Jews, we must give of our own to
those who need our help; Justice,
not Charity, shall be the. slogan of
our campaign."
Rabbis S. M. Machtei, Julius
Washer and Dr. J. II. Kaplan and
P. Scheinberg, Phillip Lieberman
and Stanley C. Myers also ad-
dressed the gathering.
At the conclusion of the ad-
dresses final plans were made for
the great drive to raise funds,
which starts on Monday, February
18th. Enthusiasm and a spirit to
succeed in their work permeated
the evening.
have we not been told "Remember,
that you, too, were strangers in
the land of Egypt."
The answer to the problem .
a very simple one Jews of
Miami, resident and tourist, must
give give and give again.
Almsgiving is practiced by means
of money, but charity also by per-
sonal services and by words of ad-
vice, sympathy and encourage-
ment.
Success of
Drive Expected
By Mayor Sewell
Mayor E. (J. Sewell when ad-
vised that the Jewish Welfare Bu-
reau 1986 campaign would begin
Monday February 18th said "I
THE PRESIDENT'S MESSAGE
J. GERALD LEWIS
I am happy to announce that the Jewish Welfare Bureau will con-
duct a two weeks' campaign for funds, beginning Monday, February
18th, 1985, One of our members will call upon you to solicit your
contribution and I trust that you will give generously.
We are all proud of the Welfare Bureau's past services in this
community and we need everyone's help in order that we may carry
on in our work.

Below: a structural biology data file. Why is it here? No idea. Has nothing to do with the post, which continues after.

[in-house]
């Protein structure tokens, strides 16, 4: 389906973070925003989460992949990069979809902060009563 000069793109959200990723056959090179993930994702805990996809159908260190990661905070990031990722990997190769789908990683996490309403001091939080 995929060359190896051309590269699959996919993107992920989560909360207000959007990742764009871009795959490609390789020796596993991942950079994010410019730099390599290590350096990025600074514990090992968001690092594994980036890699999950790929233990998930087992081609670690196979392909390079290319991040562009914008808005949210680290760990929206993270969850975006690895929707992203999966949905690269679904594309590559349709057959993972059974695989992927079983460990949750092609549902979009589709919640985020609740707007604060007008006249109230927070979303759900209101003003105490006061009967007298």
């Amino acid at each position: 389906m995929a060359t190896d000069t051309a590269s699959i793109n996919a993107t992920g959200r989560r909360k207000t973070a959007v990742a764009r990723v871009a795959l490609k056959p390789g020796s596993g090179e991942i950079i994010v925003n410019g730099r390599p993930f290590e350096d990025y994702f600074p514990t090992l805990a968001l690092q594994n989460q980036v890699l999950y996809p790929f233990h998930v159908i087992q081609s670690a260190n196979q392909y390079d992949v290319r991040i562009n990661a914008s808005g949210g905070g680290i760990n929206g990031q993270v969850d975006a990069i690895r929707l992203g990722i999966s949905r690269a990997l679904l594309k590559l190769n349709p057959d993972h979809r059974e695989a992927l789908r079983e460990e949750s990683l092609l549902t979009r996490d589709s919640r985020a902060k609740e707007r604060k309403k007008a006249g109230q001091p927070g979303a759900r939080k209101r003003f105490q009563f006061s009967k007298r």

Last year our bureau spent $9,000 in caring for the needy. So
many cases that came to our attention needed additional help, but,
owing to insufficient funds, our services in many cases had to be cur-
tailedi We have set a goal to raise $15,000 this year; a modest amount
in a community as large as ours.
No reminder is necessary that poverty, sickness and under-privi-
leged families are in our midst. Transients that find themselves with-
out funds have to be provided for. Our Jewish people have set an
example of caring for their own. We want you to feel that you have
a real interest in our work and that you will accept the responsibility
of feeding and caring for the hungry and dependent.
It is our duty and traditional responsibility to contribute to those
not as fortunate as ourselves. We cannot, we must not, we will not
fail. Your generous contribution will help us.
(Signed) J. GERALD LEWIS.
MAYOR E. (J. SEWELL
know of the splendid work that the